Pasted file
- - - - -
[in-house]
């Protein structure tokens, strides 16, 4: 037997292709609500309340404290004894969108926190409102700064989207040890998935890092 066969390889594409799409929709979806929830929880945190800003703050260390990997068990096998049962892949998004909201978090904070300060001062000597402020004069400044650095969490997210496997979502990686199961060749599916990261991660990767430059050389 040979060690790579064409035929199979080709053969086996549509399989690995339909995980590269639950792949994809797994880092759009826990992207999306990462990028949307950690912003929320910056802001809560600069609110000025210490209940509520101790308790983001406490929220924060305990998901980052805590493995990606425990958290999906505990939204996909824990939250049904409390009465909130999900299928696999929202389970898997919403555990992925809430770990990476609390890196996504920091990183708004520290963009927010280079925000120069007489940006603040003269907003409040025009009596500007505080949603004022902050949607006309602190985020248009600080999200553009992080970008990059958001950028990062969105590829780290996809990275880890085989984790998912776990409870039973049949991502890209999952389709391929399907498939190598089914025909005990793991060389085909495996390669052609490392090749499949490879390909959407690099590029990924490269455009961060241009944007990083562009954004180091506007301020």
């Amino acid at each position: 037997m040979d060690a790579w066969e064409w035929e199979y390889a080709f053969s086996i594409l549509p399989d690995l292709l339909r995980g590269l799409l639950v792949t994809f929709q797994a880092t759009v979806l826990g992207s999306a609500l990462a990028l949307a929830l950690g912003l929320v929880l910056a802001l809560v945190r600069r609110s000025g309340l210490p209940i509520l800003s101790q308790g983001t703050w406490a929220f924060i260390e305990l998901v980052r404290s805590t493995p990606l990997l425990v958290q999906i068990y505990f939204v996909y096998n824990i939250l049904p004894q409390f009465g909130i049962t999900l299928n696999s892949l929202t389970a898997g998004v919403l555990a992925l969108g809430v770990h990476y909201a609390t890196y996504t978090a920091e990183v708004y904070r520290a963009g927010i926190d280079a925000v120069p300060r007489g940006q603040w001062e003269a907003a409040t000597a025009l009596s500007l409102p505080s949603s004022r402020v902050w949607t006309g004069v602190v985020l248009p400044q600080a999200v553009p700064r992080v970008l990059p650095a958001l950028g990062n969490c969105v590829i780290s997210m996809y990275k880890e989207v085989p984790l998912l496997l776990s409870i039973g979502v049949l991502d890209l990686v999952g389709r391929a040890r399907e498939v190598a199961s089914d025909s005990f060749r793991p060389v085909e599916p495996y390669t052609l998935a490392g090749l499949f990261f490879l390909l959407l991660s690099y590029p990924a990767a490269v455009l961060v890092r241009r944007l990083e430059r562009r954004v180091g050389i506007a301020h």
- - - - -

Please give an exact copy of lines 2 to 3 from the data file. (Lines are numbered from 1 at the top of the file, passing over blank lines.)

């Protein structure tokens, strides 16, 4: 037997292709609500309340404290004894969108926190409102700064989207040890998935890092 066969390889594409799409929709979806929830929880945190800003703050260390990997068990096998049962892949998004909201978090904070300060001062000597402020004069400044650095969490997210496997979502990686199961060749599916990261991660990767430059050389 040979060690790579064409035929199979080709053969086996549509399989690995339909995980590269639950792949994809797994880092759009826990992207999306990462990028949307950690912003929320910056802001809560600069609110000025210490209940509520101790308790983001406490929220924060305990998901980052805590493995990606425990958290999906505990939204996909824990939250049904409390009465909130999900299928696999929202389970898997919403555990992925809430770990990476609390890196996504920091990183708004520290963009927010280079925000120069007489940006603040003269907003409040025009009596500007505080949603004022902050949607006309602190985020248009600080999200553009992080970008990059958001950028990062969105590829780290996809990275880890085989984790998912776990409870039973049949991502890209999952389709391929399907498939190598089914025909005990793991060389085909495996390669052609490392090749499949490879390909959407690099590029990924490269455009961060241009944007990083562009954004180091506007301020």
């Amino acid at each position: 037997m040979d060690a790579w066969e064409w035929e199979y390889a080709f053969s086996i594409l549509p399989d690995l292709l339909r995980g590269l799409l639950v792949t994809f929709q797994a880092t759009v979806l826990g992207s999306a609500l990462a990028l949307a929830l950690g912003l929320v929880l910056a802001l809560v945190r600069r609110s000025g309340l210490p209940i509520l800003s101790q308790g983001t703050w406490a929220f924060i260390e305990l998901v980052r404290s805590t493995p990606l990997l425990v958290q999906i068990y505990f939204v996909y096998n824990i939250l049904p004894q409390f009465g909130i049962t999900l299928n696999s892949l929202t389970a898997g998004v919403l555990a992925l969108g809430v770990h990476y909201a609390t890196y996504t978090a920091e990183v708004y904070r520290a963009g927010i926190d280079a925000v120069p300060r007489g940006q603040w001062e003269a907003a409040t000597a025009l009596s500007l409102p505080s949603s004022r402020v902050w949607t006309g004069v602190v985020l248009p400044q600080a999200v553009p700064r992080v970008l990059p650095a958001l950028g990062n969490c969105v590829i780290s997210m996809y990275k880890e989207v085989p984790l998912l496997l776990s409870i039973g979502v049949l991502d890209l990686v999952g389709r391929a040890r399907e498939v190598a199961s089914d025909s005990f060749r793991p060389v085909e599916p495996y390669t052609l998935a490392g090749l499949f990261f490879l390909l959407l991660s690099y590029p990924a990767a490269v455009l961060v890092r241009r944007l990083e430059r562009r954004v180091g050389i506007a301020h």